"Perpetuating a myth that meat is and will always be intrinsically desirable"
Leaving aside the discussion about whether or not in vitro meat (IVM) is capable of reducing (non-human animal) suffering; reducing environmental impact and positively affecting human health, The Vegan Society considers that at the present time in vitro meat is a distraction from its core work of advocating plant-based (vegan) diets.
In vitro meat is likely to be an expensive item for quite some time. Plant-based diets are readily available and need not be expensive. There is still much public resistance to IVM whereas everyone already eats some plant-based foods in their diets (although many people do not eat enough of these foods for good health). It is possible that in order to overcome the public resistance to IVM, governments and charities will be asked to fund PR campaigns and meet the research and development costs of IVM.
Public revenue may be spent on developing and promoting a technology and product that the majority of the public does not want and that will be of benefit to only those who can afford it. IVM will produce inequalities of wealthy meat eaters who will be able to pay for the benefits claimed for IVM - a situation analogous to the current claims made for 'free range organic meat'. Furthermore, IVM ignores the powerful vested interests and social forces that create ‘demand’ for meat and that routinely stigmatise veganism. In fact IVM further stimulates ‘demand’ for meat by perpetuating a myth that meat is and will always be intrinsically desirable.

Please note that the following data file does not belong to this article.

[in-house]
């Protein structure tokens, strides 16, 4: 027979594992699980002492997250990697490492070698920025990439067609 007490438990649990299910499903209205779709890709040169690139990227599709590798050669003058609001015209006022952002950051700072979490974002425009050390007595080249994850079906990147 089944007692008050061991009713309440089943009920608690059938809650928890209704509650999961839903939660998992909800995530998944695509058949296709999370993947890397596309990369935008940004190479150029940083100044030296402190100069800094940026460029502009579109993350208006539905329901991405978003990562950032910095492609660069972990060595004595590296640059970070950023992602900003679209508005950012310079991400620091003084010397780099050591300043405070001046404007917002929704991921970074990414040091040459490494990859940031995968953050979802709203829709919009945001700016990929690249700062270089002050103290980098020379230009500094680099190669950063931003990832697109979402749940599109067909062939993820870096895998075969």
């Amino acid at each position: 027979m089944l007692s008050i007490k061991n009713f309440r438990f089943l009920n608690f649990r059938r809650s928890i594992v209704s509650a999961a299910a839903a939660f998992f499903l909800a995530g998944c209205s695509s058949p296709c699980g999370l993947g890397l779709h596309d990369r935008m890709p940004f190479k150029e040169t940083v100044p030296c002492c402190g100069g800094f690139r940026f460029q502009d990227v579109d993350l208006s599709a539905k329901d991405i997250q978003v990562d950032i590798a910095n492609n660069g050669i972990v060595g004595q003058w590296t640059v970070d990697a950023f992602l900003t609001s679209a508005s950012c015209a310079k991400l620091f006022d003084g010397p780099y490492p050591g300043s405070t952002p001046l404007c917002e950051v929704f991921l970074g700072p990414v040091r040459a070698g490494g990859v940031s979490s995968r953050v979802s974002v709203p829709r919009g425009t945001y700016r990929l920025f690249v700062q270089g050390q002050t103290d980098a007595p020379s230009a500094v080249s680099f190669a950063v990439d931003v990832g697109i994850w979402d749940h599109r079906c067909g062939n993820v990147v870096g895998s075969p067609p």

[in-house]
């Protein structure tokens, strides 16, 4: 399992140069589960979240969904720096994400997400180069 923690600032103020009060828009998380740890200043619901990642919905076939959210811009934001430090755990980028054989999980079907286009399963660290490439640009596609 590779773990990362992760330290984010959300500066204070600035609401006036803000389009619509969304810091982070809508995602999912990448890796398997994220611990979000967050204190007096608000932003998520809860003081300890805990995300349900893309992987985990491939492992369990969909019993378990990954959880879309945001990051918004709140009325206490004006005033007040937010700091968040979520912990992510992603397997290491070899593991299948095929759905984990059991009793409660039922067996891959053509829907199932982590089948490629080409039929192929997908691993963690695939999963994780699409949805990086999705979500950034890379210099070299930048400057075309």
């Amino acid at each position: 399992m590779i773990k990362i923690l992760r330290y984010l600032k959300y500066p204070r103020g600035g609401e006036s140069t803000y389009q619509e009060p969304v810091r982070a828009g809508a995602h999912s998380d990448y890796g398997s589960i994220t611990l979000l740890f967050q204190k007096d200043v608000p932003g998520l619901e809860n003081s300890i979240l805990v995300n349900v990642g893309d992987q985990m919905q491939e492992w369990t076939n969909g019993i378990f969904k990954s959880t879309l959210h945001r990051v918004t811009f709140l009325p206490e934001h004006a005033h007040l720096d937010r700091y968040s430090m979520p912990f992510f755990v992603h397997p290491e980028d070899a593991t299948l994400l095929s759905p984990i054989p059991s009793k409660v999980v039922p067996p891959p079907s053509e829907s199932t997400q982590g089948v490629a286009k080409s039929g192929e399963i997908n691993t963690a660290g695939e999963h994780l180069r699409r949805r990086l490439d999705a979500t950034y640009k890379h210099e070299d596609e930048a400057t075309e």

Promoting veganism has immediate potential. Plant-based diets are available here and now and are democratic rather than discriminatory. The massive scale of exploitation of other animals and environmental damage consequent to meat eating must not wait for the speculative promises of IVM advocates for a solution. Idiosyncratic tastes aside, the public do not currently object to eating plants. There is no ‘yuck factor’ to be overcome. Better policy alternatives to promoting IVM might therefore include: subsidising the substitution of horticulture, forestry and so on for the exploitation of farmed animals; educating the public on the preparation, benefits and pleasures of plant-based diets; changing public food procurement policies to make plant-based meals ubiquitous in public services such as schools and hospitals and eliminating the advertising of foods that depend on the exploitation of farmed animals.
Written by Dr Matthew Cole, chair of The Vegan Society Research Advisory Committee References: Cole, M. (2010) Is in vitro meat the future of food? The case against, paper presented at Vegetarian Society AGM, 11 Sept, Dragon House, London.